Today’s post is just a bit of a general update- a few thoughts and musings, rather than an article on a specific topic.
As I’m sure people have noticed, it’s been a bit quiet round here for the past few weeks – I haven’t even managed to respond to all the comments that have been posted on recent articles, let alone produce any substantial new content. These has been for a number of reasons – personal business/disorganisation, a busy spell at work that has left me disinclined to sit at a computer when I get home, and the fact that I’ve hardly played and Lord of the Rings games in recent weeks – since I picked up the Pathfinder Card Game at the end of March, my wife has got moderately hooked on it, and this has been occupying most of our playtime.
Hopefully the fallow spell is now over – in the next week or two, I’m going to try to get a few posts out – including updating some of the reference content for other games besides the LCG. I’ll also finally respond to the comments that have been posted, having actually managed to give Faramir and Ioreth a run-out and get a bit of a feel for how they play.
One person who really hasn’t been idle lately, is Ian from Tales from the Cards – some of you may have seen a few teasers for this [if you haven’t do check out the blog for future updates], and I don’t want to steal his thunder, but the work he’s put in is absolutely phenomenal – I’ve had a small involvement at the conceptual stage of a few cards (threw in a few ideas for Turin and Gurthang), but the attention to detail, and the thoroughness of the play-testing they’ve got going on is really something else – I spent one weekend trying to master OCTGN to get more involved in this side, and nearly went mad, so I’ve had very little of use to offer the project recently.
Obviously, I’ve not been the only one who’s been a bit quiet- we’d had a while with little to report from Fantasy Flight, as we enter the lull between the Deluxe expansion and the start of the new cycle. That said, I’m getting gradually more excited about this cycle- having been initially a bit disappointed by the fact that Rohan aren’t going to get a full cycle after their deluxe in the same way that Gondor did. However, with the latest preview from FFG, I’m starting to get quite excited about some of the new elf-decks we’re going to get.
When Fantasy Flight first previewed the Dunland Trap, I was a bit disappointed- they announced that they were going to with lots of bouncing in and out of play shenanigans, to reflect the small number of elves hiding in the trees. This just felt a bit too similar to the Rohan-leaving-play mechanic, not to mention Imrahil, Horn of Gondor, and any other card of this ilk that has been around since the beginning.
It also felt odd, since it didn’t really synergise with the existing Silvan cards- there was no obvious relation to the Mirkwood Runner or the Silvan Tracker, and an obvious clash with the Silvan Refugee. A far more logical approach, would have seemed to be a specific “allies-not-leaving-play” archetype – higher set-up costs, but benefits to be gained from not just chump-blocking and using disposable allies. This would go nicely with the various Thranduil’s that people like Beorn and Shelfwear have made, which bolster Silvan hit-points. Again, drawing on these cards, some reflection of the insularity of the elves / their antipathy to dwarves would have been a good theme win.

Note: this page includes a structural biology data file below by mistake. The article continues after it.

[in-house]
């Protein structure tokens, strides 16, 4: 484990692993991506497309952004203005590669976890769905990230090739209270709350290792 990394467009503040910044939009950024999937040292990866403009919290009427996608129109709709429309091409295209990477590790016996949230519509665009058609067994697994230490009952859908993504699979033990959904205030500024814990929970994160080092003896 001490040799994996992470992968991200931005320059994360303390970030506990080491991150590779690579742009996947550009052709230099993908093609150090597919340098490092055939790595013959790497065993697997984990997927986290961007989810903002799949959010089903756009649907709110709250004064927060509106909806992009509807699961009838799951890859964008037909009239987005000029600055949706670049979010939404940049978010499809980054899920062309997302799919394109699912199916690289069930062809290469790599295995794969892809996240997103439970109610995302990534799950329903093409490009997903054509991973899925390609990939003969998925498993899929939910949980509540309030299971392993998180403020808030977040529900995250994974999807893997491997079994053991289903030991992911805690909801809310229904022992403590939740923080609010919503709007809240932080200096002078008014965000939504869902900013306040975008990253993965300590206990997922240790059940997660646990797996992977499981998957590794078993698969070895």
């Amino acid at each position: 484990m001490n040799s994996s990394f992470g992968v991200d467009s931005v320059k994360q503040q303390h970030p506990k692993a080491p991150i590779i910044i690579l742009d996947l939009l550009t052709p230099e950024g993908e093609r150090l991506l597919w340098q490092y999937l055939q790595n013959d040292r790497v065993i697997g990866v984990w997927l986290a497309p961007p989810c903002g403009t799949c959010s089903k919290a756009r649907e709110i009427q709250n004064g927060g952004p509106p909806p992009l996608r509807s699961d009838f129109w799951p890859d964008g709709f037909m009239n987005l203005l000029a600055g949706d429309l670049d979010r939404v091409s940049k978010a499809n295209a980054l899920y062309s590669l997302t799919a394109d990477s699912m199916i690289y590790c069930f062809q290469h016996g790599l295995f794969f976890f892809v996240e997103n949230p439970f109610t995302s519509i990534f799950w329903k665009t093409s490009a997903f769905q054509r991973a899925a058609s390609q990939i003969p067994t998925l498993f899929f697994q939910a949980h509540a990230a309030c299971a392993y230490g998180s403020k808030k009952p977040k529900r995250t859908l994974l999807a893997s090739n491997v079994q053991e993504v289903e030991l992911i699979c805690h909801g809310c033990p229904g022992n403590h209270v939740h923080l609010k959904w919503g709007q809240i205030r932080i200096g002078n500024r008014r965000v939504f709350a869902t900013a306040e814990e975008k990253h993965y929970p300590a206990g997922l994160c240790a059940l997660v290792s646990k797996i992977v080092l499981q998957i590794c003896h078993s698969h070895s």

So, the articles came, a few new elves, options to build elf decks with lots of moving parts: Interesting, but hardly earth shattering.
And then this week we got the announcement article for Adventure Pack 5 of the upcoming cycle, with one very big spoiler.
Galadriel is probably the most significant character of the third age who we hadn’t yet seen, at least on the side of good. Since the game began, people have been putting together fan-made versions, but there’s always been a big difficulty to the character. On the one hand, you need to represent the sheer power of one of the mightiest elves left in Middle Earth, bearer of one of the 3 Elven Rings of Power. There’s a danger that any version of Galadriel either fails to do justice to her power, or is game-breaking in its effect.
At the same time, for all her power, Galadriel doesn’t actually DO that much during the third age – you won’t find her off battling Orcs in Moria, or storming the Black Gate (although who knows what Peter Jackson has planned for the Battle of the Five Armies…)
The card spoiled a couple of days ago seems to have captured Galadriel perfectly. Aside from some more beautiful artwork from Magali, she has a willpower of 4, as high as anyone in the game (Eowyn’s willpower is also 4, and Beregond has 4 defence, no-one else can beat 3 for a printed stat). However, she doesn’t quest, attack, or defend. Your allies do not exhaust to quest in their first round, providing some powerful action advantage, and she can exhaust to lower threat and provide card-draw – neatly reflecting the rest that the Fellowship were able to gain in Lothlorien, and providing one of only a very small number of in-hero forms of threat reduction.
It also brought home to me some of the difficulty in custom card design. How many of us creating custom content would dare create a hero who couldn’t quest, attack or defend? And how much scorn would they have poured on them? Imagine (if you can) that we are still back in the days of Khazad-Dum: if someone had showed you their latest custom card, and it was Spirit Glorfindel, you’d think they were mad.
Admittedly, some people out there do still seem to think that Glorfindel is mad, but I think it’s good for the game that the designers keep coming up with things that are outside the expected. I don’t always like what they come up with – keeping track of Hide, Burgle and Escape etc can be a pain, but the day we can predict the new scenario in its entirety is probably the day this game ceases to be worth our money.